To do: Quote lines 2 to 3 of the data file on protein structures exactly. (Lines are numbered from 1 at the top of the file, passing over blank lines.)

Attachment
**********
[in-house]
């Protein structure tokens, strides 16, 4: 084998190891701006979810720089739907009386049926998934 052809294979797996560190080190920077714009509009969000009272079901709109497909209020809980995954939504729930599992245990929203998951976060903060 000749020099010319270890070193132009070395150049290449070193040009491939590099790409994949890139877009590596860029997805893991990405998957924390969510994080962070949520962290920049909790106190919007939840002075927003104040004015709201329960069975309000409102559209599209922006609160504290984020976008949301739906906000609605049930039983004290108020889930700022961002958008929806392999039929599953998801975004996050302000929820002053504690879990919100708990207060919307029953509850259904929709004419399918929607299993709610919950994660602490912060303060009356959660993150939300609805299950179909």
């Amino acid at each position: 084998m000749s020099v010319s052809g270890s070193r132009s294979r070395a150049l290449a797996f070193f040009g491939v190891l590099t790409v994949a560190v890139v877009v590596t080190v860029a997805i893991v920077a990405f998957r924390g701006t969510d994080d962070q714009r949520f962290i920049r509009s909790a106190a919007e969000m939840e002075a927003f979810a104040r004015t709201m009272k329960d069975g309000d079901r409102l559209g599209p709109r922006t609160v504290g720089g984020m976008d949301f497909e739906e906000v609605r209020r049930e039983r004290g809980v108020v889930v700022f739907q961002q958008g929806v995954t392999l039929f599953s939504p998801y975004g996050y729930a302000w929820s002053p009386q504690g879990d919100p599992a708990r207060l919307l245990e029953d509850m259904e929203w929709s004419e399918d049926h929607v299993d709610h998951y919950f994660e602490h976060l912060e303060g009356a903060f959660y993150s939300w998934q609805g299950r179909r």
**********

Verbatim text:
């Protein structure tokens, strides 16, 4: 084998190891701006979810720089739907009386049926998934 052809294979797996560190080190920077714009509009969000009272079901709109497909209020809980995954939504729930599992245990929203998951976060903060 000749020099010319270890070193132009070395150049290449070193040009491939590099790409994949890139877009590596860029997805893991990405998957924390969510994080962070949520962290920049909790106190919007939840002075927003104040004015709201329960069975309000409102559209599209922006609160504290984020976008949301739906906000609605049930039983004290108020889930700022961002958008929806392999039929599953998801975004996050302000929820002053504690879990919100708990207060919307029953509850259904929709004419399918929607299993709610919950994660602490912060303060009356959660993150939300609805299950179909």
């Amino acid at each position: 084998m000749s020099v010319s052809g270890s070193r132009s294979r070395a150049l290449a797996f070193f040009g491939v190891l590099t790409v994949a560190v890139v877009v590596t080190v860029a997805i893991v920077a990405f998957r924390g701006t969510d994080d962070q714009r949520f962290i920049r509009s909790a106190a919007e969000m939840e002075a927003f979810a104040r004015t709201m009272k329960d069975g309000d079901r409102l559209g599209p709109r922006t609160v504290g720089g984020m976008d949301f497909e739906e906000v609605r209020r049930e039983r004290g809980v108020v889930v700022f739907q961002q958008g929806v995954t392999l039929f599953s939504p998801y975004g996050y729930a302000w929820s002053p009386q504690g879990d919100p599992a708990r207060l919307l245990e029953d509850m259904e929203w929709s004419e399918d049926h929607v299993d709610h998951y919950f994660e602490h976060l912060e303060g009356a903060f959660y993150s939300w998934q609805g299950r179909r």